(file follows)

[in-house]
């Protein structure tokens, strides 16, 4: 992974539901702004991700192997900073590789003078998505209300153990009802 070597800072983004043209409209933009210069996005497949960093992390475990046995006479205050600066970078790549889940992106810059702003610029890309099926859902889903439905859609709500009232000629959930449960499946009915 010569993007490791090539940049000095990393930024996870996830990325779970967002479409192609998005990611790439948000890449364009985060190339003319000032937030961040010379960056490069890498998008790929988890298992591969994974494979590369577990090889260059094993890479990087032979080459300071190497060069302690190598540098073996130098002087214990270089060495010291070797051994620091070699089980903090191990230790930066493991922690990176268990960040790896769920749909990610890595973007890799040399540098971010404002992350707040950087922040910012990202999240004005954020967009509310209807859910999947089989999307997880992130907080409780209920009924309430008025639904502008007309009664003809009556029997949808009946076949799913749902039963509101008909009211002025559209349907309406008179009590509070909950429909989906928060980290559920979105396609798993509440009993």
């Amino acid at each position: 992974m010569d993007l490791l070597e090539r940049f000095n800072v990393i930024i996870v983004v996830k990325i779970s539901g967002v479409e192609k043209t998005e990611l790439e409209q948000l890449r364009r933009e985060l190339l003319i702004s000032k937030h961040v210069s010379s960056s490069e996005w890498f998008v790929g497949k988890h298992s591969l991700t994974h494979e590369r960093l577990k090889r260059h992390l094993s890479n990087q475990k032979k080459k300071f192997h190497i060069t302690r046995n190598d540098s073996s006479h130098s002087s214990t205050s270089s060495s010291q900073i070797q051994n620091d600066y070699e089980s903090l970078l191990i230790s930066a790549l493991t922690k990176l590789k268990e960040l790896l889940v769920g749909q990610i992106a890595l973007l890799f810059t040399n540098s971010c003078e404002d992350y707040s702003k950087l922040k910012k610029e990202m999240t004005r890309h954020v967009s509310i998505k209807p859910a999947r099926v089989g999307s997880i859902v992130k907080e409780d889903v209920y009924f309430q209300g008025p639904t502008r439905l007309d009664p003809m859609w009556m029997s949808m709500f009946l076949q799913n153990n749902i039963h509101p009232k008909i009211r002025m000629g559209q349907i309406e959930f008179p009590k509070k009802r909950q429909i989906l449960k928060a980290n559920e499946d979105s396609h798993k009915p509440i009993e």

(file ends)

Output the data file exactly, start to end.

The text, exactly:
[in-house]
């Protein structure tokens, strides 16, 4: 992974539901702004991700192997900073590789003078998505209300153990009802 070597800072983004043209409209933009210069996005497949960093992390475990046995006479205050600066970078790549889940992106810059702003610029890309099926859902889903439905859609709500009232000629959930449960499946009915 010569993007490791090539940049000095990393930024996870996830990325779970967002479409192609998005990611790439948000890449364009985060190339003319000032937030961040010379960056490069890498998008790929988890298992591969994974494979590369577990090889260059094993890479990087032979080459300071190497060069302690190598540098073996130098002087214990270089060495010291070797051994620091070699089980903090191990230790930066493991922690990176268990960040790896769920749909990610890595973007890799040399540098971010404002992350707040950087922040910012990202999240004005954020967009509310209807859910999947089989999307997880992130907080409780209920009924309430008025639904502008007309009664003809009556029997949808009946076949799913749902039963509101008909009211002025559209349907309406008179009590509070909950429909989906928060980290559920979105396609798993509440009993």
């Amino acid at each position: 992974m010569d993007l490791l070597e090539r940049f000095n800072v990393i930024i996870v983004v996830k990325i779970s539901g967002v479409e192609k043209t998005e990611l790439e409209q948000l890449r364009r933009e985060l190339l003319i702004s000032k937030h961040v210069s010379s960056s490069e996005w890498f998008v790929g497949k988890h298992s591969l991700t994974h494979e590369r960093l577990k090889r260059h992390l094993s890479n990087q475990k032979k080459k300071f192997h190497i060069t302690r046995n190598d540098s073996s006479h130098s002087s214990t205050s270089s060495s010291q900073i070797q051994n620091d600066y070699e089980s903090l970078l191990i230790s930066a790549l493991t922690k990176l590789k268990e960040l790896l889940v769920g749909q990610i992106a890595l973007l890799f810059t040399n540098s971010c003078e404002d992350y707040s702003k950087l922040k910012k610029e990202m999240t004005r890309h954020v967009s509310i998505k209807p859910a999947r099926v089989g999307s997880i859902v992130k907080e409780d889903v209920y009924f309430q209300g008025p639904t502008r439905l007309d009664p003809m859609w009556m029997s949808m709500f009946l076949q799913n153990n749902i039963h509101p009232k008909i009211r002025m000629g559209q349907i309406e959930f008179p009590k509070k009802r909950q429909i989906l449960k928060a980290n559920e499946d979105s396609h798993k009915p509440i009993e």